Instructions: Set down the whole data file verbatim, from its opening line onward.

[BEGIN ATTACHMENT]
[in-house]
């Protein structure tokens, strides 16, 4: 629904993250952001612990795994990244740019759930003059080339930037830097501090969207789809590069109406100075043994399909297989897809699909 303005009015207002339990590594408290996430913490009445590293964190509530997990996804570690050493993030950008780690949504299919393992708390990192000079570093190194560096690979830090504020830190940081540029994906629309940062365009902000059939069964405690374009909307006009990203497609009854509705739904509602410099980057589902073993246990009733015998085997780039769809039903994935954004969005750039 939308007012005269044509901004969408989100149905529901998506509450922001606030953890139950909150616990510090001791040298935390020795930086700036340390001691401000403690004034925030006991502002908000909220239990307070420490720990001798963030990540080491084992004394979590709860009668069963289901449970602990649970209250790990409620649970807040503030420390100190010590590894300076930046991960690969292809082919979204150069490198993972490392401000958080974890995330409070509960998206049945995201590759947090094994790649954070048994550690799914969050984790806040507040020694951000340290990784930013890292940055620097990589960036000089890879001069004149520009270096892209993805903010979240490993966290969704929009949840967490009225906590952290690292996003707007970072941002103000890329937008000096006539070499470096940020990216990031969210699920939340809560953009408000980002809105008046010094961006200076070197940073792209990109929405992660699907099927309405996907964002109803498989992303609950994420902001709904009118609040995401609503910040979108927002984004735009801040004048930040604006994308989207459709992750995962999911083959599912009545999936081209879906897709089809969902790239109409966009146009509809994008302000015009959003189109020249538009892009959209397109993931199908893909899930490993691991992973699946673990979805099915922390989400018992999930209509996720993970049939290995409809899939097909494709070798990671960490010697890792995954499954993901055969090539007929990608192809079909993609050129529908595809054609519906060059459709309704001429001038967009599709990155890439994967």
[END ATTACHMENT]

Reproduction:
[in-house]
């Protein structure tokens, strides 16, 4: 629904993250952001612990795994990244740019759930003059080339930037830097501090969207789809590069109406100075043994399909297989897809699909 303005009015207002339990590594408290996430913490009445590293964190509530997990996804570690050493993030950008780690949504299919393992708390990192000079570093190194560096690979830090504020830190940081540029994906629309940062365009902000059939069964405690374009909307006009990203497609009854509705739904509602410099980057589902073993246990009733015998085997780039769809039903994935954004969005750039 939308007012005269044509901004969408989100149905529901998506509450922001606030953890139950909150616990510090001791040298935390020795930086700036340390001691401000403690004034925030006991502002908000909220239990307070420490720990001798963030990540080491084992004394979590709860009668069963289901449970602990649970209250790990409620649970807040503030420390100190010590590894300076930046991960690969292809082919979204150069490198993972490392401000958080974890995330409070509960998206049945995201590759947090094994790649954070048994550690799914969050984790806040507040020694951000340290990784930013890292940055620097990589960036000089890879001069004149520009270096892209993805903010979240490993966290969704929009949840967490009225906590952290690292996003707007970072941002103000890329937008000096006539070499470096940020990216990031969210699920939340809560953009408000980002809105008046010094961006200076070197940073792209990109929405992660699907099927309405996907964002109803498989992303609950994420902001709904009118609040995401609503910040979108927002984004735009801040004048930040604006994308989207459709992750995962999911083959599912009545999936081209879906897709089809969902790239109409966009146009509809994008302000015009959003189109020249538009892009959209397109993931199908893909899930490993691991992973699946673990979805099915922390989400018992999930209509996720993970049939290995409809899939097909494709070798990671960490010697890792995954499954993901055969090539007929990608192809079909993609050129529908595809054609519906060059459709309704001429001038967009599709990155890439994967």